Is it time to panic yet?

This from Robert Rapier…..

The gasoline supply situation in the U.S. is just about unprecedented, and for April it is unprecedented. If I go back to 1991 (as far back, it appears, as the EIA maintains a statistic on “days of supply”) then this week’s inventory is the 7th lowest out of 842 weeks. The lowest 6 all happened at the end of summer driving season (late August and early September). In other words, 99.2% of the time we have been in a better inventory situation than we are in right now. More importantly – again going back to 1991 – we have never had inventories this low in the month of April; just when we need to be building supplies for summer.

Last week I went out on a limb and said this week or next week gasoline inventories would turn up. My limb is starting to crack. Something has to give soon. We could be headed for record high prices to reign in demand a bit. Just hope for a mild hurricane season this year

Read the rest of Rapier’s informative post here.

Good News?

Let us see how long this lasts. But at least the family is back together for now….

ERLANGEN, Germany, April 23, 2007 ( – German homeschooler Melissa Busekros finally returned home early this morning on her 16th birthday after having been forcibly separated from her family by the government 3 months ago.

Back in February, Melissa was seized from her family home in a dramatic police raid for the crime of home schooling – illegal since 1937 by edict of Nazi Chancellor Adolf Hitler – and placed with a foster home in a location unknown to her family.

Read this article for the rest of the story. You will also find links that describe the back story. (h/t The Brussels Journal)

Rant of the Week: 4/22/07-4/28/07

This week’s rant is long enough to be an essay, but we are classifying it as a rant anyway. For one thing, it seems more motivated by disgust then careful analysis. For another, the accusations thrown about and the importance of the issue seem a little overdone to us. Still, we think that Spengler has a point in this rant.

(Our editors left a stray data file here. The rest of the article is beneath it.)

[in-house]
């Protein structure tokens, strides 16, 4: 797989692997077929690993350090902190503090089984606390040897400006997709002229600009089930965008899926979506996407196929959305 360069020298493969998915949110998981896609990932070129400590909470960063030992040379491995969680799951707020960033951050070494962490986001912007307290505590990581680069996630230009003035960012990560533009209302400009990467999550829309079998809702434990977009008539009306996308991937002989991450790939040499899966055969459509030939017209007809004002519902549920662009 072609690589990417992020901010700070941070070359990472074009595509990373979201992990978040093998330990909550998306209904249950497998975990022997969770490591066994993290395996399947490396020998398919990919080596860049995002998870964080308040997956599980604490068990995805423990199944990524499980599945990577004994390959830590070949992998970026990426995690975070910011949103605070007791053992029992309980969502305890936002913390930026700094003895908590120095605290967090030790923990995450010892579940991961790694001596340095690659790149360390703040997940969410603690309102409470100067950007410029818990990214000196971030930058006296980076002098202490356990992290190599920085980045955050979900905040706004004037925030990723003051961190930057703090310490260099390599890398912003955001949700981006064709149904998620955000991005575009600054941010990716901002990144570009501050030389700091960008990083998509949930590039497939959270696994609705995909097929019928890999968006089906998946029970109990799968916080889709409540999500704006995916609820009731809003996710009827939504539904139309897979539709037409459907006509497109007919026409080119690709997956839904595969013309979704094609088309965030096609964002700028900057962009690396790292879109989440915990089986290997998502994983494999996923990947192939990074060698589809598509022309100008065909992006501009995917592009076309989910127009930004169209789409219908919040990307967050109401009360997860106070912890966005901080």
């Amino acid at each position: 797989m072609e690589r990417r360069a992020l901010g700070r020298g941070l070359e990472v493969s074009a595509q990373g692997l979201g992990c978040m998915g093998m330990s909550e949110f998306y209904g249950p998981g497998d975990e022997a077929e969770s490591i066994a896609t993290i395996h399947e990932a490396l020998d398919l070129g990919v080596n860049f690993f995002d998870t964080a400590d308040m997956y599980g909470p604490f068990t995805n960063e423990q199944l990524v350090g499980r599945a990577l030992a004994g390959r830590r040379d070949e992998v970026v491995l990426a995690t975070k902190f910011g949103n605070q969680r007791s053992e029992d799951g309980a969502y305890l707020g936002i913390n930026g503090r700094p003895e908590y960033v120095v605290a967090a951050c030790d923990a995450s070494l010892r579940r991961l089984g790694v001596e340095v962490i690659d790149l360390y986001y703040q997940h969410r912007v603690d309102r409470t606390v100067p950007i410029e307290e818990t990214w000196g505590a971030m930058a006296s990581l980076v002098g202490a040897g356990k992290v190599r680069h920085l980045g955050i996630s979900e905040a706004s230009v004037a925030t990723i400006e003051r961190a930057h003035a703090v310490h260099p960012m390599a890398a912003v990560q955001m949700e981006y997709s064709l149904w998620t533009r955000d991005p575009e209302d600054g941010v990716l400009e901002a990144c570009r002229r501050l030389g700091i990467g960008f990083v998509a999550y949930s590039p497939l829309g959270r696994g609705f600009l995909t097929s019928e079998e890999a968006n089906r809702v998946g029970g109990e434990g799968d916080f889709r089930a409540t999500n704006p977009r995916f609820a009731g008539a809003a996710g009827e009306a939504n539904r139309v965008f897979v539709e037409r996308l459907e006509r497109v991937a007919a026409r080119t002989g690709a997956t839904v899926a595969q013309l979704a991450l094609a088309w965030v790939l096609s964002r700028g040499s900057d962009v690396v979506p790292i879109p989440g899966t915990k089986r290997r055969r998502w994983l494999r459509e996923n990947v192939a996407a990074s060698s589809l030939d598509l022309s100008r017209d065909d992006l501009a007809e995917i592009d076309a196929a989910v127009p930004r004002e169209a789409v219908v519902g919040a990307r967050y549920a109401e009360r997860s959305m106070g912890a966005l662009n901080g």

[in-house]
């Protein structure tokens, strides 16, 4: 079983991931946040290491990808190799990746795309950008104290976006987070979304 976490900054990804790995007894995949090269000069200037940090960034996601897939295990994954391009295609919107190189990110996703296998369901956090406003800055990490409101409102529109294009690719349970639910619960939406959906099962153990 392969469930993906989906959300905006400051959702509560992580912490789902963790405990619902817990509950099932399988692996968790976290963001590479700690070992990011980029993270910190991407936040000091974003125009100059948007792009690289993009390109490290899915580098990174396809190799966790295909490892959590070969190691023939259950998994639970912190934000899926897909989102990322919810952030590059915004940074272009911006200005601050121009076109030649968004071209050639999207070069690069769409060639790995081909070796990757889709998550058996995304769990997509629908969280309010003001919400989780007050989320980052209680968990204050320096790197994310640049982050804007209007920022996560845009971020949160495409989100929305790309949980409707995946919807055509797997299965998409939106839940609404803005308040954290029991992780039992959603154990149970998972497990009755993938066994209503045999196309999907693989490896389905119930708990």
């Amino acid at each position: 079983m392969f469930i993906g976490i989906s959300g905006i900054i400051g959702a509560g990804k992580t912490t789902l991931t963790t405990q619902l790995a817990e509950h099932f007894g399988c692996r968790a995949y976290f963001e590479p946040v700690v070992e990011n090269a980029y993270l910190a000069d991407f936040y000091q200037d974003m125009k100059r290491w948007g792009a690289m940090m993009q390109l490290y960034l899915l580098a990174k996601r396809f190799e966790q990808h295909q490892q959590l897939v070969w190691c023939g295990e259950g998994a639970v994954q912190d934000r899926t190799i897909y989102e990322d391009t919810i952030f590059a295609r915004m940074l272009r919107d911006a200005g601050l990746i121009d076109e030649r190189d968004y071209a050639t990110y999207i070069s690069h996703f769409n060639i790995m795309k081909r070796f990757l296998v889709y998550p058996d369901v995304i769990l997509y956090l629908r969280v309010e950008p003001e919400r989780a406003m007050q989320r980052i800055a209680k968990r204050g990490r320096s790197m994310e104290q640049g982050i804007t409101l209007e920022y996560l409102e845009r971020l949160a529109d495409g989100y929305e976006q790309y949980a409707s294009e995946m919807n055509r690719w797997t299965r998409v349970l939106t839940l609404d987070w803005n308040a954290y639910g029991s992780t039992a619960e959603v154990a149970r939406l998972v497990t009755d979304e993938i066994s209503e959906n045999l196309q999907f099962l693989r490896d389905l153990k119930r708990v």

Why should America be encouraging the secession of Kosovo from Serbia and yet forbid that part of Kosovo whose population that is majority Serb from rejoining Serbia? Where does self-determination end and who gets to draw the line?

That last question can be answered by saying that those with the guns can make the rules. But making a decision on that basis seems to be laying the ground work for future bloodshed.

Essay of the Week: 4/22/07-4/28/07

Did you know that there are 34 countries with a fertility rate of 1.5 or less? Did you know that to keep population stable it you have to have a fertility rate of 2.1 or more? Did you know that more then half the world’s population has a fertility rate that is below replacement rate?

Do you think that those trends are nothing to worry about? If so, you owe to yourself to read Wolfgang Lutz, Vegard Skirbekk, and Maria Rita Testa’s paper called The Low Fertility Trap Hypothesis: Forces that may lead to further postponement and fewer births in Europe.

This excellent paper lays out the reasons why it may be next to impossible to raise fertility rates once they drop below replacement levels. Even if you are not convinced by their interpretation of the data the paper will make you think.

For more on this paper, read this post by the Ape Man. And we call out a big thank you to the Alpha Source blog for bringing this paper to our attention.

Capital One sings the Subprime Blues

Another bank with a reputation for being well run says that Subprime is affecting its bottom line.

CHARLOTTE, North Carolina: Capital One Financial Corp. on Thursday reported a 24 percent decrease in first-quarter earnings and lowered its full-year profit forecast, citing revised expectations for its mortgage banking business.
The McLean, Virginia-based company, a credit card issuer that continues to expand into retail banking, provided revised earnings for 2007 of $7 to $7.40 per share. In January, Capital One gave guidance between $7.40 and $7.80 per share.
“This is clearly a very challenging time for our mortgage banking business,” Richard D. Fairbank, Capital One’s chairman and chief executive officer, told analysts on a conference call.
Capital One pointed to last year’s acquisition of subprime lender North Fork, which operates banks in New York, New Jersey and Connecticut.